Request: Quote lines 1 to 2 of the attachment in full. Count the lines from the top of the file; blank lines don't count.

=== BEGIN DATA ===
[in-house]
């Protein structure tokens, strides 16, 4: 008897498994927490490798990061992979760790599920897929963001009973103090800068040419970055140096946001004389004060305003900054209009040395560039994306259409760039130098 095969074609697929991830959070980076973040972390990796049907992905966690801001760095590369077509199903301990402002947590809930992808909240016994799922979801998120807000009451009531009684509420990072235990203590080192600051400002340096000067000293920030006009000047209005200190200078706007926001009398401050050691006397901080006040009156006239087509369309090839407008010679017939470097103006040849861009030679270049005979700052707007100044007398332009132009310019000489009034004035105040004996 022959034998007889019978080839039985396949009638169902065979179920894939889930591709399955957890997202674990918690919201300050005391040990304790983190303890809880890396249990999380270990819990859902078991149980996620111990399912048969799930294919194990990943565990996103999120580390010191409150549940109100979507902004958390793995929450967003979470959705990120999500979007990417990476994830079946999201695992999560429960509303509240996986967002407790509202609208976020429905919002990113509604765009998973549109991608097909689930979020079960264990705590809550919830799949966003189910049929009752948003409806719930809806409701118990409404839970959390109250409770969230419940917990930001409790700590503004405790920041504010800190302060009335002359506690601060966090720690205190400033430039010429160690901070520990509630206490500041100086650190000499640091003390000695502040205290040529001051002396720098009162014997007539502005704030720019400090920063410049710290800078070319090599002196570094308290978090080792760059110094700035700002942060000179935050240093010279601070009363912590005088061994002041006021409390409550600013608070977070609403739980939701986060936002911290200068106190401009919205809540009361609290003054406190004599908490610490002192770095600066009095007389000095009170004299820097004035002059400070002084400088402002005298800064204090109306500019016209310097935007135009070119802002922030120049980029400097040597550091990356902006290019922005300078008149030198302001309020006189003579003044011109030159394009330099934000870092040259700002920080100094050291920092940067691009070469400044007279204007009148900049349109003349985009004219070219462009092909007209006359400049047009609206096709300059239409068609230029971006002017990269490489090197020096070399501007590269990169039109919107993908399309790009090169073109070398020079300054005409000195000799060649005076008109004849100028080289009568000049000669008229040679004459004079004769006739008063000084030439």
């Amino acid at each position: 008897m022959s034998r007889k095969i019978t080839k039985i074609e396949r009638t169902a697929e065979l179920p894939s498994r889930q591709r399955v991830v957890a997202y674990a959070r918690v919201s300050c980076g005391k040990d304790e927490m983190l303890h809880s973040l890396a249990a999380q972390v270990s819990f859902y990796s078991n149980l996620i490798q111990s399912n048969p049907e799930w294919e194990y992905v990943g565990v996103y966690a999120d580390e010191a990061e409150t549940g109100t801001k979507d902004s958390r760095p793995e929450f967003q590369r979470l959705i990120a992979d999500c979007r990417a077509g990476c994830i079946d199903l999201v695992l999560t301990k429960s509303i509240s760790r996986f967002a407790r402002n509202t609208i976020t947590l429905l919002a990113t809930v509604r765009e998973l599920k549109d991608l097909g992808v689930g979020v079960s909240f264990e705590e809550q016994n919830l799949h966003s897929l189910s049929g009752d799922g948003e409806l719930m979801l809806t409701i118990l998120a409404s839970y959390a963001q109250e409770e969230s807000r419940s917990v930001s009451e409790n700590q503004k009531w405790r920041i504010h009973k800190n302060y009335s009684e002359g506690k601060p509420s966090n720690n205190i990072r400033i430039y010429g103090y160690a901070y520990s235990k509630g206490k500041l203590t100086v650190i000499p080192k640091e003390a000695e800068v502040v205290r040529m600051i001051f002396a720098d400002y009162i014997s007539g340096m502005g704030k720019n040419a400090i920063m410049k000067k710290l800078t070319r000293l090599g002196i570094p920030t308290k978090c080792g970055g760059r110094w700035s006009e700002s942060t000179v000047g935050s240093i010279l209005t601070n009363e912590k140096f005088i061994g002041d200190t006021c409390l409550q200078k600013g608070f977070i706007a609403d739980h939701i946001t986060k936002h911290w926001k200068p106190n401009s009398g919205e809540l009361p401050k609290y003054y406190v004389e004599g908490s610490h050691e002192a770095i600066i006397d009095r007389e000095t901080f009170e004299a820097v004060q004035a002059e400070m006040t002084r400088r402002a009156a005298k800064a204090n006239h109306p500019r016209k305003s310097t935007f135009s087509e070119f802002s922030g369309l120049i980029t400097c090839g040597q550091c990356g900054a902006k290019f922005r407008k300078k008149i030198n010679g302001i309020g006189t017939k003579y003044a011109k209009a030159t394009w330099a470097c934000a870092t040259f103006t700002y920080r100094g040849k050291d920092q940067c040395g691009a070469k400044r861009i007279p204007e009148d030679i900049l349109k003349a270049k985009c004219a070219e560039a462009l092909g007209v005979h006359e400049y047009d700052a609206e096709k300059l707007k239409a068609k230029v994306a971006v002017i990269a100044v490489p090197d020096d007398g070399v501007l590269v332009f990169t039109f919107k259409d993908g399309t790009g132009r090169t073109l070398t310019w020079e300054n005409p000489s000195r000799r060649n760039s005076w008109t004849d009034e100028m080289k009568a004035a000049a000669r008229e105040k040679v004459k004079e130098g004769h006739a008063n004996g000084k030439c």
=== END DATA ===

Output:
[in-house]
């Protein structure tokens, strides 16, 4: 008897498994927490490798990061992979760790599920897929963001009973103090800068040419970055140096946001004389004060305003900054209009040395560039994306259409760039130098 095969074609697929991830959070980076973040972390990796049907992905966690801001760095590369077509199903301990402002947590809930992808909240016994799922979801998120807000009451009531009684509420990072235990203590080192600051400002340096000067000293920030006009000047209005200190200078706007926001009398401050050691006397901080006040009156006239087509369309090839407008010679017939470097103006040849861009030679270049005979700052707007100044007398332009132009310019000489009034004035105040004996 022959034998007889019978080839039985396949009638169902065979179920894939889930591709399955957890997202674990918690919201300050005391040990304790983190303890809880890396249990999380270990819990859902078991149980996620111990399912048969799930294919194990990943565990996103999120580390010191409150549940109100979507902004958390793995929450967003979470959705990120999500979007990417990476994830079946999201695992999560429960509303509240996986967002407790509202609208976020429905919002990113509604765009998973549109991608097909689930979020079960264990705590809550919830799949966003189910049929009752948003409806719930809806409701118990409404839970959390109250409770969230419940917990930001409790700590503004405790920041504010800190302060009335002359506690601060966090720690205190400033430039010429160690901070520990509630206490500041100086650190000499640091003390000695502040205290040529001051002396720098009162014997007539502005704030720019400090920063410049710290800078070319090599002196570094308290978090080792760059110094700035700002942060000179935050240093010279601070009363912590005088061994002041006021409390409550600013608070977070609403739980939701986060936002911290200068106190401009919205809540009361609290003054406190004599908490610490002192770095600066009095007389000095009170004299820097004035002059400070002084400088402002005298800064204090109306500019016209310097935007135009070119802002922030120049980029400097040597550091990356902006290019922005300078008149030198302001309020006189003579003044011109030159394009330099934000870092040259700002920080100094050291920092940067691009070469400044007279204007009148900049349109003349985009004219070219462009092909007209006359400049047009609206096709300059239409068609230029971006002017990269490489090197020096070399501007590269990169039109919107993908399309790009090169073109070398020079300054005409000195000799060649005076008109004849100028080289009568000049000669008229040679004459004079004769006739008063000084030439």